Precision pinch isometric force, force variability, accuracy, and task time among the fourth through eighth decades of life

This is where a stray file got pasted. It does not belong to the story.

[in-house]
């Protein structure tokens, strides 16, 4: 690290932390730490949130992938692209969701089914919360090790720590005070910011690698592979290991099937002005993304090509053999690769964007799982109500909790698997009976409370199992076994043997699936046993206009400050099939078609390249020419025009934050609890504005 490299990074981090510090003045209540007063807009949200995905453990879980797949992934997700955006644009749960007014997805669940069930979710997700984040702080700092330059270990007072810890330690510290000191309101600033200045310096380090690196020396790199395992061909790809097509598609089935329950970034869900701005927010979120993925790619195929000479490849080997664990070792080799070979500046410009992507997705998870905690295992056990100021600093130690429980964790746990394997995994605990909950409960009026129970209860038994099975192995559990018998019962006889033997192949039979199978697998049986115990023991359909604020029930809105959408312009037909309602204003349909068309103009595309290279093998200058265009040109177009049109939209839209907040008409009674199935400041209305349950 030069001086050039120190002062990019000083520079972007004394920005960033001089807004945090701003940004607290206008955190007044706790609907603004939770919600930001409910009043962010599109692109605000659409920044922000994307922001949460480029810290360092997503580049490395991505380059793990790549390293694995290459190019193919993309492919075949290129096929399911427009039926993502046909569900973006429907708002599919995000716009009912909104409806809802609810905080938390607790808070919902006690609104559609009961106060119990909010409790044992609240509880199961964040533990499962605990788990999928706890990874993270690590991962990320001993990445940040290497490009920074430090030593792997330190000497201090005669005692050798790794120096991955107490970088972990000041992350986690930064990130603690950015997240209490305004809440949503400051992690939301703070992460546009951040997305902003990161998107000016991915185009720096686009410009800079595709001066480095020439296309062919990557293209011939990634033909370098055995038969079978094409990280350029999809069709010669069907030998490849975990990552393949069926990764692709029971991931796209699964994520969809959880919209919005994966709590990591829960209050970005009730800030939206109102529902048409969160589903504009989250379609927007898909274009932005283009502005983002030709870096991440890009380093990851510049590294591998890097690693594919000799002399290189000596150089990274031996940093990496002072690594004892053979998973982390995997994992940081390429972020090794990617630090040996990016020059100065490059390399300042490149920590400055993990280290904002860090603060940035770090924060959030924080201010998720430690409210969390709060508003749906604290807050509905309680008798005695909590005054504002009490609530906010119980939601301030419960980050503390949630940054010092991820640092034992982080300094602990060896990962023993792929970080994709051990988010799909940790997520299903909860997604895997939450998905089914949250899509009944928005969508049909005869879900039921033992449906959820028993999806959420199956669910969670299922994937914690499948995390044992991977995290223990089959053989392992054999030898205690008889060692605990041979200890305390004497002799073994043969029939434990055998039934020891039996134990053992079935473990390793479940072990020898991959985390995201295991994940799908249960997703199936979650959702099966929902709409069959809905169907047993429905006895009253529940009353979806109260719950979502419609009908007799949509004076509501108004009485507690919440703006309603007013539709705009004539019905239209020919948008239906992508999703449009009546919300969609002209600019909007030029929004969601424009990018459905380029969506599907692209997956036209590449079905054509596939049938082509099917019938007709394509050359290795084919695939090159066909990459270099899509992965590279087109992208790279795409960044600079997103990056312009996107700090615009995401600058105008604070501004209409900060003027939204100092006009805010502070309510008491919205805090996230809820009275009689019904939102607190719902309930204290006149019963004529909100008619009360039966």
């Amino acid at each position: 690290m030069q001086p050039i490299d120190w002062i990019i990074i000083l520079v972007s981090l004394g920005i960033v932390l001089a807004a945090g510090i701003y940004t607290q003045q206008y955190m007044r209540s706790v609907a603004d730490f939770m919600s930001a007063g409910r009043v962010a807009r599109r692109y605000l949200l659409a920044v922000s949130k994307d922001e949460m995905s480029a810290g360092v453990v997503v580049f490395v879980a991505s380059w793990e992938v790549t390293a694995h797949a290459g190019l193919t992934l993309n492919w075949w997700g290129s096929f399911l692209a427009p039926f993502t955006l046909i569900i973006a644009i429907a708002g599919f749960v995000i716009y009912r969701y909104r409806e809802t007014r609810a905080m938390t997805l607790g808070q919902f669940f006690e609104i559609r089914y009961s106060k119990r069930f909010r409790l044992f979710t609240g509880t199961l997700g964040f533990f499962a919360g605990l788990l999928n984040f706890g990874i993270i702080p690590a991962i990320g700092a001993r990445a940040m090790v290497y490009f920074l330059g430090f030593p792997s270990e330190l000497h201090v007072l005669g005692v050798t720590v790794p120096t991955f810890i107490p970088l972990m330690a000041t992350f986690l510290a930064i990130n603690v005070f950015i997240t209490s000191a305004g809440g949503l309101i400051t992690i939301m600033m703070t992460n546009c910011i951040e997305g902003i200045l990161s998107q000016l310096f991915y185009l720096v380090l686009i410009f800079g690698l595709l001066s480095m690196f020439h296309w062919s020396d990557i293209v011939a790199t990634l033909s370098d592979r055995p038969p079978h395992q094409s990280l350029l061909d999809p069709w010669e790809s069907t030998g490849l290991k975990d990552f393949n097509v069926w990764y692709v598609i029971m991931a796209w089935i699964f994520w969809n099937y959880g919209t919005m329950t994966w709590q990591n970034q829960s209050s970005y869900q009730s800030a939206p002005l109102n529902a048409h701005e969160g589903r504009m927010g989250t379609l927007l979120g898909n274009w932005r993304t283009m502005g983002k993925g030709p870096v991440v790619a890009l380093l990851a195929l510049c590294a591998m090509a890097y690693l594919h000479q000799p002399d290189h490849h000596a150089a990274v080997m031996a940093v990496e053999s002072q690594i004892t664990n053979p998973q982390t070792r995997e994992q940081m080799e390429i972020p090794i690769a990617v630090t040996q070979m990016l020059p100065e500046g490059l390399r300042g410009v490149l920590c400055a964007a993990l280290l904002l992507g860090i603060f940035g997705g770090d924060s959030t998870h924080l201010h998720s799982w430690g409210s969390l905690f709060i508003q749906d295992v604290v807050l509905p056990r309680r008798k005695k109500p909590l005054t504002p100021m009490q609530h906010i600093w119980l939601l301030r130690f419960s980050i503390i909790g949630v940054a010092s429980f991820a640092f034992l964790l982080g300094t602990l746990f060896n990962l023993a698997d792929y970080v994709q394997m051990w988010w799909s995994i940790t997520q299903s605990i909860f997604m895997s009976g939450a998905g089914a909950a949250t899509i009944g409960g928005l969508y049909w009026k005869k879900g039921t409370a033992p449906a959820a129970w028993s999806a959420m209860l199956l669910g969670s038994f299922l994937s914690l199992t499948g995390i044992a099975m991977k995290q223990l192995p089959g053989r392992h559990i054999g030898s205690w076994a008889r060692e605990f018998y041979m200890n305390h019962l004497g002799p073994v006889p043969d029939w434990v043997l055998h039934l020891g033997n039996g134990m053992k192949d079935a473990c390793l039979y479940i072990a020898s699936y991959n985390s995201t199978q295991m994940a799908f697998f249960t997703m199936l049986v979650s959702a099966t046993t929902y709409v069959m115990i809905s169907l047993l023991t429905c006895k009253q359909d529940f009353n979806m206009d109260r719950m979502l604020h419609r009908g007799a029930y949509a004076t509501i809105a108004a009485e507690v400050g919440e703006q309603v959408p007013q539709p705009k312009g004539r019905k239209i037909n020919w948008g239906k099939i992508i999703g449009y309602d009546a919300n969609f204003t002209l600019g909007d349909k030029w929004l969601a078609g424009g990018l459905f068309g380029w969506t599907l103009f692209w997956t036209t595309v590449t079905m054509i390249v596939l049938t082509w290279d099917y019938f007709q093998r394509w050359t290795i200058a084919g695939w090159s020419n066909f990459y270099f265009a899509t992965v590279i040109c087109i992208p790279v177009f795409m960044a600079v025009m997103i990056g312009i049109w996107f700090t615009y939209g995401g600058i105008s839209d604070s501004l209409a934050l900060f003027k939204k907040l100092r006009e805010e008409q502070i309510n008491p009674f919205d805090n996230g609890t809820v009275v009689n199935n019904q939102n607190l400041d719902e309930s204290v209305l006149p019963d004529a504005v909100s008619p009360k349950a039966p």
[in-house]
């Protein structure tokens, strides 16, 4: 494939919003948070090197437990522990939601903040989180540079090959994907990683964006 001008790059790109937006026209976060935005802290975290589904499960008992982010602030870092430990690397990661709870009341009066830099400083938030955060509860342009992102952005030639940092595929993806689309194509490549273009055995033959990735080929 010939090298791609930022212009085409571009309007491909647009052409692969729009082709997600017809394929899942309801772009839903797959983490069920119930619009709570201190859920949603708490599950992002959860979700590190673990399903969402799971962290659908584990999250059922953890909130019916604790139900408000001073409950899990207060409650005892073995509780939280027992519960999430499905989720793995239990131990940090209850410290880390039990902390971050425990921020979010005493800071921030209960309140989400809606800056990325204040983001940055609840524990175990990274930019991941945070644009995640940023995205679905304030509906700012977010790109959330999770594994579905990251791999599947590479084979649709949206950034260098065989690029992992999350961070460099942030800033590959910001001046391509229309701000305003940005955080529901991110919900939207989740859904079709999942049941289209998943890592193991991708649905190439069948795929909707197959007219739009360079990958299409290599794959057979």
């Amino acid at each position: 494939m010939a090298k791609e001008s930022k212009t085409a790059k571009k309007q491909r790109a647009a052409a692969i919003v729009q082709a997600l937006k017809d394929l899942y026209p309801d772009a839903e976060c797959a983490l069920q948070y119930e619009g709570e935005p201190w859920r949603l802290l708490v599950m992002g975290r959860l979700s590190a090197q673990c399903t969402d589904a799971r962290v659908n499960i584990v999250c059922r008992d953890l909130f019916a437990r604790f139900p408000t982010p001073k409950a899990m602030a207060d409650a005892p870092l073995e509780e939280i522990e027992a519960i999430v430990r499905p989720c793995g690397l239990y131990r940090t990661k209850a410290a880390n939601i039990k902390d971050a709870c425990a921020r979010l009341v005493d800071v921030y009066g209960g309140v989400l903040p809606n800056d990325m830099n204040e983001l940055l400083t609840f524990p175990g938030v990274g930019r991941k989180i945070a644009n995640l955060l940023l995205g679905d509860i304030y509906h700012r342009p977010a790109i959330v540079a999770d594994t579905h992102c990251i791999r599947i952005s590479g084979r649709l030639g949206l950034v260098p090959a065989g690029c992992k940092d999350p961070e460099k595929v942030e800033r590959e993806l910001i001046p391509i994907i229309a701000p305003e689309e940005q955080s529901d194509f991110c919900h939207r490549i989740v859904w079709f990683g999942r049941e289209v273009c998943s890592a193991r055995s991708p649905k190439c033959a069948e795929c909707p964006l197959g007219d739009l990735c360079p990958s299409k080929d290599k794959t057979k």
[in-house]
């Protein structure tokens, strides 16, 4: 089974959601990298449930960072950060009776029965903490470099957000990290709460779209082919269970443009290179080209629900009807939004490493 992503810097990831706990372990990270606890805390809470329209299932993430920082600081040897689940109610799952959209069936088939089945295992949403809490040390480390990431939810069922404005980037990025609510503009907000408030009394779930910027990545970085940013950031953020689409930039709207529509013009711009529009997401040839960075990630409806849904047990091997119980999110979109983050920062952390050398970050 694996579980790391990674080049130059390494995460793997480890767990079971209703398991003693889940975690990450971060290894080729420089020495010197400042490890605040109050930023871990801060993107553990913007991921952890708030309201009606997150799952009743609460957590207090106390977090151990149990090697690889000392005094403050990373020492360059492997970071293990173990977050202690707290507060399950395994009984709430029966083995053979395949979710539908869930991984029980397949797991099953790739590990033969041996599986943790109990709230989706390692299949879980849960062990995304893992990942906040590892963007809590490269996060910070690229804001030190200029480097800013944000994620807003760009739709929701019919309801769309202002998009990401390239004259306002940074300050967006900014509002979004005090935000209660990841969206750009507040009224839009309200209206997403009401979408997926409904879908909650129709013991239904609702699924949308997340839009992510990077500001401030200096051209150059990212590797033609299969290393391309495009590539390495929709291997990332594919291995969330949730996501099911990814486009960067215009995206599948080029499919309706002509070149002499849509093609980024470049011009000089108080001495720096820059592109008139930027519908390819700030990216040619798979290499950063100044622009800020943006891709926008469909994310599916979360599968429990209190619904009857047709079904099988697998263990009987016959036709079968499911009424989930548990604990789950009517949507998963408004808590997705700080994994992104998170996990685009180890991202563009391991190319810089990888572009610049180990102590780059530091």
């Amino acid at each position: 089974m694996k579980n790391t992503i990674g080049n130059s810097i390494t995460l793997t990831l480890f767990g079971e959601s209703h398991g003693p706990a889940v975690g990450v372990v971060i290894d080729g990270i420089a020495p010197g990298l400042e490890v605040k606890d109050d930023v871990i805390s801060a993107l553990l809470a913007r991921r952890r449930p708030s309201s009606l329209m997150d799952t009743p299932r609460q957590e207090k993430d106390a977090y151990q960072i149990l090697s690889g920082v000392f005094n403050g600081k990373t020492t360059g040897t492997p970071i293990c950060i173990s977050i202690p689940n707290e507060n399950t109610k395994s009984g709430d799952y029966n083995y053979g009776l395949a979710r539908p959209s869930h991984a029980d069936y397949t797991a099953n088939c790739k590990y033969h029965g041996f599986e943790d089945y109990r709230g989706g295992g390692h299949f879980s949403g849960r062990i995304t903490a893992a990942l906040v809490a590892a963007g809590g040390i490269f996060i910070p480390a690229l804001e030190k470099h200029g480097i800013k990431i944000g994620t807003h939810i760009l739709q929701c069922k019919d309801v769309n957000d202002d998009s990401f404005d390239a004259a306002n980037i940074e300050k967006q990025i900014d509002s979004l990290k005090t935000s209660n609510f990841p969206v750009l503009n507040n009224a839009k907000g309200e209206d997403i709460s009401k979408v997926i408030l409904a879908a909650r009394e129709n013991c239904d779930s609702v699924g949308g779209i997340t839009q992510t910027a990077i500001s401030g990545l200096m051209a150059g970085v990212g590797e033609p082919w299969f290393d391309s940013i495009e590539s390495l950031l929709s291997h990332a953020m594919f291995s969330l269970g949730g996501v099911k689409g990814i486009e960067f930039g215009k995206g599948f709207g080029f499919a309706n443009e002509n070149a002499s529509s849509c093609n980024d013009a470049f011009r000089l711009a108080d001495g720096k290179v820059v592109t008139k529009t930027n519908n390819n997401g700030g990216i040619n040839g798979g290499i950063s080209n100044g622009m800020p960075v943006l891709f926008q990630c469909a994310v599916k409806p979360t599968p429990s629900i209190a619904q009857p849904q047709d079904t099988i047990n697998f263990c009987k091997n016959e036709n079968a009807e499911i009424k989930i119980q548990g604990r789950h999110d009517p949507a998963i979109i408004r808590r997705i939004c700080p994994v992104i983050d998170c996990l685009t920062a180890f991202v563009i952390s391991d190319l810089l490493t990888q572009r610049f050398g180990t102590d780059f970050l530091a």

This dissertation encompassed three studies involving precision pinch strength and 5% submaximal fine-motor control. One hundred participants (30-79 years old) were divided into 10-year categories, with 10 males and 10 females in each decade. A Manual Force Quantification System containing a platform and force-transducer apparatus, along with a computer and visual monitor, was used. Each subject performed four tasks -- maximal voluntary isometric contraction (MVIC), force-matching, tracing, and tracking -- by applying force on the transducers with the thumb and index finger while attempting to produce a desired force level or task displayed on the computer monitor. The first study measured MVIC, accuracy (rRMSE, Root Mean Square Relative Error), and force variability (Coefficient of Variation, CV) during a 5% MVIC force-matching task. The second study measured accuracy (rRMSE), task time, and group variability during a 5% MVIC tracing task. The third study measured accuracy and group variability during a 5% MVIC tracking task. Tracing and tracking were each divided into six Segments (S1-S6), three of which (S1-S3) required the increasing application of force from 50g up to 5% MVIC and the remaining three (S4-S6) requiring a release of force from MVIC down to 1% MVIC. The force-matching and force-tracking task times were scaled to each participant's MVIC, while the tracing task was performed at the participant's self-selected speed. The participants were encouraged to be accurate but also to trace the target line as quickly as possible. Declines in precision pinch strength and force control began to occur in the 70s for easier force-control tasks and in their 60s for more advanced force-tracking tasks. Men were stronger than women at all age levels. Participants in their 30s were the fastest; those in their 40s, 50s, and 60s slowed down to be accurate; and those in their 70s moved faster but were the least accurate. Three segmental factors affected error and time: low force level, releasing as opposed to applying force, and location along the target line with respect to reversal or ending points. Finally, variables for females were more heterogeneous at earlier decades than for men, and the older the age group was, the greater the variable heterogeneity was.